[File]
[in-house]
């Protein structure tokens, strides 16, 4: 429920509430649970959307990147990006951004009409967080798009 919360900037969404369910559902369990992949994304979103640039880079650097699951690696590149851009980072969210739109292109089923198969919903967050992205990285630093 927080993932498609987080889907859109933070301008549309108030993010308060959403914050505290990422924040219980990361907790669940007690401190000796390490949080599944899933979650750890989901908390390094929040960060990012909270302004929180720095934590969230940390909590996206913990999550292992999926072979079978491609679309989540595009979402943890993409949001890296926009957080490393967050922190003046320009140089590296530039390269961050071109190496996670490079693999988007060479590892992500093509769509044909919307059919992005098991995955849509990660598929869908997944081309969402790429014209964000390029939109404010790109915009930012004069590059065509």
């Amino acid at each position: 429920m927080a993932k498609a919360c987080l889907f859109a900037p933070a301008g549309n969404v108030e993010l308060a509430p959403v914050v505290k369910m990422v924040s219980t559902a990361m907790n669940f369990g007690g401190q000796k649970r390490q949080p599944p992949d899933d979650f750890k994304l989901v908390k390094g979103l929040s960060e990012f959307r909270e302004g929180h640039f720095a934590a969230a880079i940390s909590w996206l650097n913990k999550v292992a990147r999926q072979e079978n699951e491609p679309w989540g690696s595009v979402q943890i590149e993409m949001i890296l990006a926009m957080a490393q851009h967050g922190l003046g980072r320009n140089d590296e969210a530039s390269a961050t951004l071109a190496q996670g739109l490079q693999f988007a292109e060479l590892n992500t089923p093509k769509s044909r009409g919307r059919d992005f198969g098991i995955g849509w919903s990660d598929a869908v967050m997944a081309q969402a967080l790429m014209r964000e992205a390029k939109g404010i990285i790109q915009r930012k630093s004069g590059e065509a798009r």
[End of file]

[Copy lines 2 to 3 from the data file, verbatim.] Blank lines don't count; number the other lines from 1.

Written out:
């Protein structure tokens, strides 16, 4: 429920509430649970959307990147990006951004009409967080798009 919360900037969404369910559902369990992949994304979103640039880079650097699951690696590149851009980072969210739109292109089923198969919903967050992205990285630093 927080993932498609987080889907859109933070301008549309108030993010308060959403914050505290990422924040219980990361907790669940007690401190000796390490949080599944899933979650750890989901908390390094929040960060990012909270302004929180720095934590969230940390909590996206913990999550292992999926072979079978491609679309989540595009979402943890993409949001890296926009957080490393967050922190003046320009140089590296530039390269961050071109190496996670490079693999988007060479590892992500093509769509044909919307059919992005098991995955849509990660598929869908997944081309969402790429014209964000390029939109404010790109915009930012004069590059065509």
């Amino acid at each position: 429920m927080a993932k498609a919360c987080l889907f859109a900037p933070a301008g549309n969404v108030e993010l308060a509430p959403v914050v505290k369910m990422v924040s219980t559902a990361m907790n669940f369990g007690g401190q000796k649970r390490q949080p599944p992949d899933d979650f750890k994304l989901v908390k390094g979103l929040s960060e990012f959307r909270e302004g929180h640039f720095a934590a969230a880079i940390s909590w996206l650097n913990k999550v292992a990147r999926q072979e079978n699951e491609p679309w989540g690696s595009v979402q943890i590149e993409m949001i890296l990006a926009m957080a490393q851009h967050g922190l003046g980072r320009n140089d590296e969210a530039s390269a961050t951004l071109a190496q996670g739109l490079q693999f988007a292109e060479l590892n992500t089923p093509k769509s044909r009409g919307r059919d992005f198969g098991i995955g849509w919903s990660d598929a869908v967050m997944a081309q969402a967080l790429m014209r964000e992205a390029k939109g404010i990285i790109q915009r930012k630093s004069g590059e065509a798009r």